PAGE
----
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By David Bruce

The purpose of art is washing the dust of daily life of our souls.” — Pablo Picasso

Dedicated to Keith Evans

Copyright 2011 by Bruce D. Bruce


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Front Cover

Pink Girl”

Copyright by Vaju

Agency: Dreamstime



CHAPTER 1: From Activism to Clothing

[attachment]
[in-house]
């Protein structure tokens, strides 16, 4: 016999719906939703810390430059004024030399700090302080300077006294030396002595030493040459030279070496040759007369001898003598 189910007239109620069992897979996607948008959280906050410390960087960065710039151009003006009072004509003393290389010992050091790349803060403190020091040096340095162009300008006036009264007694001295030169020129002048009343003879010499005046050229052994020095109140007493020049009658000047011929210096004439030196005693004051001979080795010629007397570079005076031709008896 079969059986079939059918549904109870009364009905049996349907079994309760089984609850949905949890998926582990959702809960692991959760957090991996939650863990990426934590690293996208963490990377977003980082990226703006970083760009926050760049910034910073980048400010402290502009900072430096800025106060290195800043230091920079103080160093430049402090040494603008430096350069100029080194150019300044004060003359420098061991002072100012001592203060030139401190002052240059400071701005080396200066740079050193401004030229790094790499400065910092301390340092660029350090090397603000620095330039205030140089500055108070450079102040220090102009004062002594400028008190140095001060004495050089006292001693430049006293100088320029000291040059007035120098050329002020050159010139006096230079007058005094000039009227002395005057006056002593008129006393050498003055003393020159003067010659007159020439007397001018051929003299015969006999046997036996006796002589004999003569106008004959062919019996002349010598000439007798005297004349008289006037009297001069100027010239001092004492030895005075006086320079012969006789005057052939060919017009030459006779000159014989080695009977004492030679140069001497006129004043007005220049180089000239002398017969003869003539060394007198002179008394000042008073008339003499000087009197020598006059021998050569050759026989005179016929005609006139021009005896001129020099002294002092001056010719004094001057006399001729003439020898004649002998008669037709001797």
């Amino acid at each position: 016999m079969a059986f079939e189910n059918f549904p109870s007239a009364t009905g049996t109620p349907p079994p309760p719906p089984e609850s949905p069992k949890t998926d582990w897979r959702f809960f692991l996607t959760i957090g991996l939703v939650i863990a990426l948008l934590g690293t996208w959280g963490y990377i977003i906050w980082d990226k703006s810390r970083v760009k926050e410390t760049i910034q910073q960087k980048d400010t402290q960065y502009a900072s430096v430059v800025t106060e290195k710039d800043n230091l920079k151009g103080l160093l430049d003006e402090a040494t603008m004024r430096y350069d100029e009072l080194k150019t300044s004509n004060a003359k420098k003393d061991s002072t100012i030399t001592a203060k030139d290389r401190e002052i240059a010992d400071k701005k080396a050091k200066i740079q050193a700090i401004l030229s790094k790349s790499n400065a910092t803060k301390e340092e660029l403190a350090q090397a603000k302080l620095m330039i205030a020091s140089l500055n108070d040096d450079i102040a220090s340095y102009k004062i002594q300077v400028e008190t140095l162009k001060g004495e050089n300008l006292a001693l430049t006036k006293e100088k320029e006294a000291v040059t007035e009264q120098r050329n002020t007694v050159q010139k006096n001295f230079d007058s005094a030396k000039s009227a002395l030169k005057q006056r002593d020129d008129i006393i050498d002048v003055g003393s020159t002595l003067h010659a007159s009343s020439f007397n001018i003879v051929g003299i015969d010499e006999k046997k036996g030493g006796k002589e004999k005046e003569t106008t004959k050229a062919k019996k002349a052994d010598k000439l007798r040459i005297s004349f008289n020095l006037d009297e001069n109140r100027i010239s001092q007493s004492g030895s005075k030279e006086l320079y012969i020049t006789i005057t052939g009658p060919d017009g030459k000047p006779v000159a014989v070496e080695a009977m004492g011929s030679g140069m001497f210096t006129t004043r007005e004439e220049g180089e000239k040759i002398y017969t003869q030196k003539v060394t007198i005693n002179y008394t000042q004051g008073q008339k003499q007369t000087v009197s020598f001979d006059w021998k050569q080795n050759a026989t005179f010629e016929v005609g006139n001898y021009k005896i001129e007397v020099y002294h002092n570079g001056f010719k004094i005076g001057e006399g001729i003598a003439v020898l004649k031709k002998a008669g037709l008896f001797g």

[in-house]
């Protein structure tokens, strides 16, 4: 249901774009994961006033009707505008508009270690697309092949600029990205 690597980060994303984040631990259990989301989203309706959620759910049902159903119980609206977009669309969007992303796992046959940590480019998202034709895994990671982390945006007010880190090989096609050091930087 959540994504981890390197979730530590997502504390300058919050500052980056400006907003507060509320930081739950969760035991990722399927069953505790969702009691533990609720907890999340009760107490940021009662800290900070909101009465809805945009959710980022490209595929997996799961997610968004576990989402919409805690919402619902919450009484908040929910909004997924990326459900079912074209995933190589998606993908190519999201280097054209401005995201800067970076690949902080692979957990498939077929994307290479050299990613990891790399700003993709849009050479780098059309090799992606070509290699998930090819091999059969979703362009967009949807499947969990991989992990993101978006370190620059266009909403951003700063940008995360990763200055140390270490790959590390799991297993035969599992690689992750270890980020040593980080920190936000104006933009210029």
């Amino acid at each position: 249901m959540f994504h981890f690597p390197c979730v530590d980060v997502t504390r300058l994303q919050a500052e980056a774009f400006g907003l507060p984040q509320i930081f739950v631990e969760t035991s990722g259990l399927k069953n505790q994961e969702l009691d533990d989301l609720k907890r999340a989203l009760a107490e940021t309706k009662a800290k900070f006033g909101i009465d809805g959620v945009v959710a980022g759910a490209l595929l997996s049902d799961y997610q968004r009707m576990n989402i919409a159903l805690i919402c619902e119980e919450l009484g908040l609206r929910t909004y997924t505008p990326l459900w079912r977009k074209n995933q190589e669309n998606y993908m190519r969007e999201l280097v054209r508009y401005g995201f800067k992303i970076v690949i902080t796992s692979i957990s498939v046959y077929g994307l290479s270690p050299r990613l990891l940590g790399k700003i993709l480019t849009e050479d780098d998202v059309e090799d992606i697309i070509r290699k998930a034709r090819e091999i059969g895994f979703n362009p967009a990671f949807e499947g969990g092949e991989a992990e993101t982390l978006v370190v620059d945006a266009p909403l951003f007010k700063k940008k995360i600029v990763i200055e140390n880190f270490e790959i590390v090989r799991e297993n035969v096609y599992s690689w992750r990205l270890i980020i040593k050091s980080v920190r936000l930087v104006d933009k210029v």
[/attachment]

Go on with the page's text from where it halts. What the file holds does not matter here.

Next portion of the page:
• During the Holocaust, many works of art were looted from Jewish art dealers, and some of those works of art have recently been returned to their true owners. However, not every case of unethical transfer of possession of works of art is as clear-cut as looting. For example, in 1935 the Nazis ordered Dusseldorf art gallerist Max Stern to get rid of his business. He fought the order for two years, but eventually he sold his works of art at cheap — very cheap — prices in order to get money to get himself and his mother out of Nazi Germany. Given that he was forced to sell his works of art against his will and at cheap — very cheap — prices, should a fair price for these works of art be given to his descendants as restitution? A 2007 exhibition at the Ben Uri Gallery in London made a forceful comment on this question. The Ben Uri Gallery gave an exhibition of the works of art the Nazis forced Mr. Stern to sell; the exhibition is titled Auktion 392, which was the title given to the forced sale. Well, the works of art were sort of exhibited. Instead of the original works of art, which are missing, the gallery exhibited black-and-white illustrations of the works of art from the original auction catalog.

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